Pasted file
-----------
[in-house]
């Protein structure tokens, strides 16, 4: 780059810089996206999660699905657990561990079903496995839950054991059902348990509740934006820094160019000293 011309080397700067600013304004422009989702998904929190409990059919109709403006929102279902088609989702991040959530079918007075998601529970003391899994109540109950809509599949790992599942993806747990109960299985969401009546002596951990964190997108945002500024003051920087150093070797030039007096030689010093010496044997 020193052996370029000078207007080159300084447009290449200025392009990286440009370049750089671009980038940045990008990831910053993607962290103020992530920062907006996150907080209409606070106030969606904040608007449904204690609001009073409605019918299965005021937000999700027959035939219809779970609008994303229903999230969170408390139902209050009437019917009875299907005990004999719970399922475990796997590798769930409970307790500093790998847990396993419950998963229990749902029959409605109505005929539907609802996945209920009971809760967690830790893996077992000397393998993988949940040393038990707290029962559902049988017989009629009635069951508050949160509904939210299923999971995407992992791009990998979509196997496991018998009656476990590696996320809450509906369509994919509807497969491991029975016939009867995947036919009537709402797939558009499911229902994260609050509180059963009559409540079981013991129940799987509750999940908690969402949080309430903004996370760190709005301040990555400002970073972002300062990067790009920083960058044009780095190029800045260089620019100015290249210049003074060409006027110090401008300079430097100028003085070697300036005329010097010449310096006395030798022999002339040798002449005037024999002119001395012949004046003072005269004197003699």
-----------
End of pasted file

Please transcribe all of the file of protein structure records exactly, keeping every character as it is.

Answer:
[in-house]
């Protein structure tokens, strides 16, 4: 780059810089996206999660699905657990561990079903496995839950054991059902348990509740934006820094160019000293 011309080397700067600013304004422009989702998904929190409990059919109709403006929102279902088609989702991040959530079918007075998601529970003391899994109540109950809509599949790992599942993806747990109960299985969401009546002596951990964190997108945002500024003051920087150093070797030039007096030689010093010496044997 020193052996370029000078207007080159300084447009290449200025392009990286440009370049750089671009980038940045990008990831910053993607962290103020992530920062907006996150907080209409606070106030969606904040608007449904204690609001009073409605019918299965005021937000999700027959035939219809779970609008994303229903999230969170408390139902209050009437019917009875299907005990004999719970399922475990796997590798769930409970307790500093790998847990396993419950998963229990749902029959409605109505005929539907609802996945209920009971809760967690830790893996077992000397393998993988949940040393038990707290029962559902049988017989009629009635069951508050949160509904939210299923999971995407992992791009990998979509196997496991018998009656476990590696996320809450509906369509994919509807497969491991029975016939009867995947036919009537709402797939558009499911229902994260609050509180059963009559409540079981013991129940799987509750999940908690969402949080309430903004996370760190709005301040990555400002970073972002300062990067790009920083960058044009780095190029800045260089620019100015290249210049003074060409006027110090401008300079430097100028003085070697300036005329010097010449310096006395030798022999002339040798002449005037024999002119001395012949004046003072005269004197003699």